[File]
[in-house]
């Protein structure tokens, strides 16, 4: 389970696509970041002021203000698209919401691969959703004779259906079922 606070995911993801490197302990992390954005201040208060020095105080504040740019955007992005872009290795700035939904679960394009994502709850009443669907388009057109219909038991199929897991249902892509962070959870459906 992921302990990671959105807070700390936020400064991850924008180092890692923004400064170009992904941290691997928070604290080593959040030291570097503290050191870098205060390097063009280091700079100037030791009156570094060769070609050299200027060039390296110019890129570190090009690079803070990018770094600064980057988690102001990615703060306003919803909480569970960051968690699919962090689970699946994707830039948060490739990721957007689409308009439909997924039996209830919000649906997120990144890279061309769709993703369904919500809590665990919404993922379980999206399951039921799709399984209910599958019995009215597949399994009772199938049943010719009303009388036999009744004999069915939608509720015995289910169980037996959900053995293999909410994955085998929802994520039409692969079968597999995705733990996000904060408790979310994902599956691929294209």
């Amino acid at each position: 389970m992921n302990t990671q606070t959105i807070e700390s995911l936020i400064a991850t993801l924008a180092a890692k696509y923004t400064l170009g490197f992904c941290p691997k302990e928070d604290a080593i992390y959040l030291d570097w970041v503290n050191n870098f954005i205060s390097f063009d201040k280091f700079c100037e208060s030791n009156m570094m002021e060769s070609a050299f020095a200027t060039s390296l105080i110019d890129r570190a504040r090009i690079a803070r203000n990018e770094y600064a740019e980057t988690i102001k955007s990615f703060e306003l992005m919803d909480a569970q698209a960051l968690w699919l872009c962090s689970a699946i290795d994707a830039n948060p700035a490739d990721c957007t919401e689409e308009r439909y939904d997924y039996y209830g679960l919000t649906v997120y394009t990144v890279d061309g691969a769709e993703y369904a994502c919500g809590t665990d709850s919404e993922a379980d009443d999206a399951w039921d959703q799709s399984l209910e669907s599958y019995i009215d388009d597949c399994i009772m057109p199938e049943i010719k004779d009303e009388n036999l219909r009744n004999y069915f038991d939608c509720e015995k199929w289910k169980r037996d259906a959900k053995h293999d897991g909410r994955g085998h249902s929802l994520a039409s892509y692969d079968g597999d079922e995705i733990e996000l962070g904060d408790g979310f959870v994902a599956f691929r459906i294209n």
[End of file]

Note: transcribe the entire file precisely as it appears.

[in-house]
């Protein structure tokens, strides 16, 4: 389970696509970041002021203000698209919401691969959703004779259906079922 606070995911993801490197302990992390954005201040208060020095105080504040740019955007992005872009290795700035939904679960394009994502709850009443669907388009057109219909038991199929897991249902892509962070959870459906 992921302990990671959105807070700390936020400064991850924008180092890692923004400064170009992904941290691997928070604290080593959040030291570097503290050191870098205060390097063009280091700079100037030791009156570094060769070609050299200027060039390296110019890129570190090009690079803070990018770094600064980057988690102001990615703060306003919803909480569970960051968690699919962090689970699946994707830039948060490739990721957007689409308009439909997924039996209830919000649906997120990144890279061309769709993703369904919500809590665990919404993922379980999206399951039921799709399984209910599958019995009215597949399994009772199938049943010719009303009388036999009744004999069915939608509720015995289910169980037996959900053995293999909410994955085998929802994520039409692969079968597999995705733990996000904060408790979310994902599956691929294209």
């Amino acid at each position: 389970m992921n302990t990671q606070t959105i807070e700390s995911l936020i400064a991850t993801l924008a180092a890692k696509y923004t400064l170009g490197f992904c941290p691997k302990e928070d604290a080593i992390y959040l030291d570097w970041v503290n050191n870098f954005i205060s390097f063009d201040k280091f700079c100037e208060s030791n009156m570094m002021e060769s070609a050299f020095a200027t060039s390296l105080i110019d890129r570190a504040r090009i690079a803070r203000n990018e770094y600064a740019e980057t988690i102001k955007s990615f703060e306003l992005m919803d909480a569970q698209a960051l968690w699919l872009c962090s689970a699946i290795d994707a830039n948060p700035a490739d990721c957007t919401e689409e308009r439909y939904d997924y039996y209830g679960l919000t649906v997120y394009t990144v890279d061309g691969a769709e993703y369904a994502c919500g809590t665990d709850s919404e993922a379980d009443d999206a399951w039921d959703q799709s399984l209910e669907s599958y019995i009215d388009d597949c399994i009772m057109p199938e049943i010719k004779d009303e009388n036999l219909r009744n004999y069915f038991d939608c509720e015995k199929w289910k169980r037996d259906a959900k053995h293999d897991g909410r994955g085998h249902s929802l994520a039409s892509y692969d079968g597999d079922e995705i733990e996000l962070g904060d408790g979310f959870v994902a599956f691929r459906i294209n």